I'm a Disney Brat
While there are some movies that I avoided due to bad press there are very few Disney movies that I don't like. I never saw Brother Bear or Home On the Range so I'll give those the benefit of the doubt until I see them and even the other Disney movies nobody liked I dig. I actually loved the chorus in Hercules and both Atlantis and Treasure Planet are some of my favorite adventure movies.



I'll admit I've eschewed a lot of the older stuff but from about Sleeping Beauty on I love  Disney. The Great Mouse Detective, The Sword in the Stone and Robin Hood kindled my love of those respective legends. I am a sucker for the mouse. I wouldn't be as much of a fan of the BBC without Disney giving me a cliff notes as a kid.

By the way I have a Robin Hood TV/Film retrospective that I really need to finish.

Anyhow there are times when someone will say hey you just have the nostalgia goggles on but I insist no. The Lion King is one of greatest films ever made.

But
Despite that I find myself liking but not loving Frozen. It's better than the Princess and the Frog, as well as Tangled, but all the same I'm just not getting caught up in it.  And that's a troublesome thought. While my thoughts and opinions change it's very rare that I flat out stop liking something I've dug since before I can remember.

My favorite lunch is still grilled cheese like mama used to make them. And I'll sing "Seven Nation Army" until I die.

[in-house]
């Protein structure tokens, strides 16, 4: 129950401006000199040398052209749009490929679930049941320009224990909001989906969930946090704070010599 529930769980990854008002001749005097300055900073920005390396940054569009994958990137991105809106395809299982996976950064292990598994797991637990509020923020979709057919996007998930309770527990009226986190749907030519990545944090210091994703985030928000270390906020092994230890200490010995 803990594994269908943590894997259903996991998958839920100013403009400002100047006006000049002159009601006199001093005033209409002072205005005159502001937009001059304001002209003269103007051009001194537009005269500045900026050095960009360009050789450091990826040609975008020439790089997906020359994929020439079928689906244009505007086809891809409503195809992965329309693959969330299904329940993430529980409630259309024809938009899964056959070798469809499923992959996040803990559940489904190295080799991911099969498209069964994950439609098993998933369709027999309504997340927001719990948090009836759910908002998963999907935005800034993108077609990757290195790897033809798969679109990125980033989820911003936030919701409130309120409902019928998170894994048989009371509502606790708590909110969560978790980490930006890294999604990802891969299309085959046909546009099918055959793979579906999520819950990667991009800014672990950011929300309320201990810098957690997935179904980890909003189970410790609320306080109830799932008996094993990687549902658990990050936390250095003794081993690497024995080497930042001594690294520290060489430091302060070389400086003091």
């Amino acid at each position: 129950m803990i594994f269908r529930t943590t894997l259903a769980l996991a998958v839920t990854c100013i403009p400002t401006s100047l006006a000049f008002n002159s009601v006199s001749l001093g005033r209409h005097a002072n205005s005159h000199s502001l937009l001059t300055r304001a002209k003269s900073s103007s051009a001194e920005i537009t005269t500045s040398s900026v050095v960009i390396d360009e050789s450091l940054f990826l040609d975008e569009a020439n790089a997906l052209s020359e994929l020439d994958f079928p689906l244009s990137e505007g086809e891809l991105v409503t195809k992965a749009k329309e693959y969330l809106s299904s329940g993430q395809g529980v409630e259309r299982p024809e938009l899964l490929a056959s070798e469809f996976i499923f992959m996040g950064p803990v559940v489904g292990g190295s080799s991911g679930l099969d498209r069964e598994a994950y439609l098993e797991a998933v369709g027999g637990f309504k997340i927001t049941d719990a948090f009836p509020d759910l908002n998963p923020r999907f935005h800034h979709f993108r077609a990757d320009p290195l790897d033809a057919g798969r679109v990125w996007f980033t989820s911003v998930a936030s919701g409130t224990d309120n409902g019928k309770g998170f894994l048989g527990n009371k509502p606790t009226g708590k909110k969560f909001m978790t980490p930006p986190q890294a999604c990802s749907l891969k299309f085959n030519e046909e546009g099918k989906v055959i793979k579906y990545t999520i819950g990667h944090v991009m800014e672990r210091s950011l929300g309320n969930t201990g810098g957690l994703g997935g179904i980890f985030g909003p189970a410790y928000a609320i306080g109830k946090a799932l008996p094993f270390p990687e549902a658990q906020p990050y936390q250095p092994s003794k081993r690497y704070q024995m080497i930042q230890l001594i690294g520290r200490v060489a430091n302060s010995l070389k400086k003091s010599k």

But up until now I've thought myself relatively immune to the nostalgia goggles.  I've always held that if let's say Aladdin came out tomorrow and I saw it I would still think it was a pretty entertaining movie despite it being targeted towards kids. I dug the hell out of How to Train Your Dragon didn't I.  And this has me questioning that. This is the first time at least with Disney fair, I'm thinking I don't like this movie as much as Aladdin not because it's a less well made movie but because that movie was so tied to my childhood at least the non-crappy parts of my childhood.

I have this feeling that despite my reservations this will probably be this generation's Lion King. THAT movie. The movie that causes grown men and women to have bar fights because everybody saw it as a kid, has an opinion on it and can't just let it... NO I am not doing it. No!


I am NOT a meme!

I'll Improvise
Another thing that makes me think a little cautious is that I didn't see this movie on the big screen and most of my Disney classics I did. I saw the Lion King was the first movie a saw in a theater more than once. Oh the 90's economy. How I miss you.

There were some shots that seemed tailored the big screen and 3D but overall the film seemed to be more based around narrative than spectacle than say Rescuers Down Under.

That's not a bad thing but it does bring down the "Wow, only the mouse house could have made this" factor. Hey remember that near escape from the cave of wonders, or that eagle flight, or that dive off that waterfall, or the feast of fools, or that avalanche, or that cheetah fight, or that water buffalo chase well there doesn't seem to be anything as big as that. The closest we really get is sleigh ride chase that's throwback to Belle's wolf chase in Beauty and the Beast but it just ain't the same.  That scene had a lot of drama and so does the this movie as a whole but a good chunk of it's humor is deconstruction of the normal Disney formula, it's dialogue often but  particularly in that scene completely ignoring the life or death drama and instead focusing on "You're engaged to a dude you just met. Who does that?" It's funny and poignant but not quite as visceral as Belle's well animated terror of being ripped apart by voracious wolves.